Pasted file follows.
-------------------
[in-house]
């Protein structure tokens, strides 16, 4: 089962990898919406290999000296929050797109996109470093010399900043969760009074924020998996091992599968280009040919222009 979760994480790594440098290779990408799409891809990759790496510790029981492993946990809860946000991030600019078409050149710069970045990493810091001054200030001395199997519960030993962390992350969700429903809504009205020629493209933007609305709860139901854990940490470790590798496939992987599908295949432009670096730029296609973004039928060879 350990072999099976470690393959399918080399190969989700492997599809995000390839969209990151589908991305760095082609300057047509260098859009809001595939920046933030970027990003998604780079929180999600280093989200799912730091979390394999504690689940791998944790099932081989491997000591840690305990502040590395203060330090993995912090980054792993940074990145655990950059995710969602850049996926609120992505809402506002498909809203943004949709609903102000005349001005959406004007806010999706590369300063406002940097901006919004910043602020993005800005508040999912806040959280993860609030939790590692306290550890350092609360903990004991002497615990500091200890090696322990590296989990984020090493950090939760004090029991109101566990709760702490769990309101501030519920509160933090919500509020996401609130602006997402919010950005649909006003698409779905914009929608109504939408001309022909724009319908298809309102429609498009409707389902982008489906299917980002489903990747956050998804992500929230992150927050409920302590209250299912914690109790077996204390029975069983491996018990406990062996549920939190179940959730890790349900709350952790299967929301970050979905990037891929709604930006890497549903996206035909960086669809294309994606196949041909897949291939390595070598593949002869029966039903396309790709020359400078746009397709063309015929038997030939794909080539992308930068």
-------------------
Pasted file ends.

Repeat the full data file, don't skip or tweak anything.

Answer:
[in-house]
């Protein structure tokens, strides 16, 4: 089962990898919406290999000296929050797109996109470093010399900043969760009074924020998996091992599968280009040919222009 979760994480790594440098290779990408799409891809990759790496510790029981492993946990809860946000991030600019078409050149710069970045990493810091001054200030001395199997519960030993962390992350969700429903809504009205020629493209933007609305709860139901854990940490470790590798496939992987599908295949432009670096730029296609973004039928060879 350990072999099976470690393959399918080399190969989700492997599809995000390839969209990151589908991305760095082609300057047509260098859009809001595939920046933030970027990003998604780079929180999600280093989200799912730091979390394999504690689940791998944790099932081989491997000591840690305990502040590395203060330090993995912090980054792993940074990145655990950059995710969602850049996926609120992505809402506002498909809203943004949709609903102000005349001005959406004007806010999706590369300063406002940097901006919004910043602020993005800005508040999912806040959280993860609030939790590692306290550890350092609360903990004991002497615990500091200890090696322990590296989990984020090493950090939760004090029991109101566990709760702490769990309101501030519920509160933090919500509020996401609130602006997402919010950005649909006003698409779905914009929608109504939408001309022909724009319908298809309102429609498009409707389902982008489906299917980002489903990747956050998804992500929230992150927050409920302590209250299912914690109790077996204390029975069983491996018990406990062996549920939190179940959730890790349900709350952790299967929301970050979905990037891929709604930006890497549903996206035909960086669809294309994606196949041909897949291939390595070598593949002869029966039903396309790709020359400078746009397709063309015929038997030939794909080539992308930068």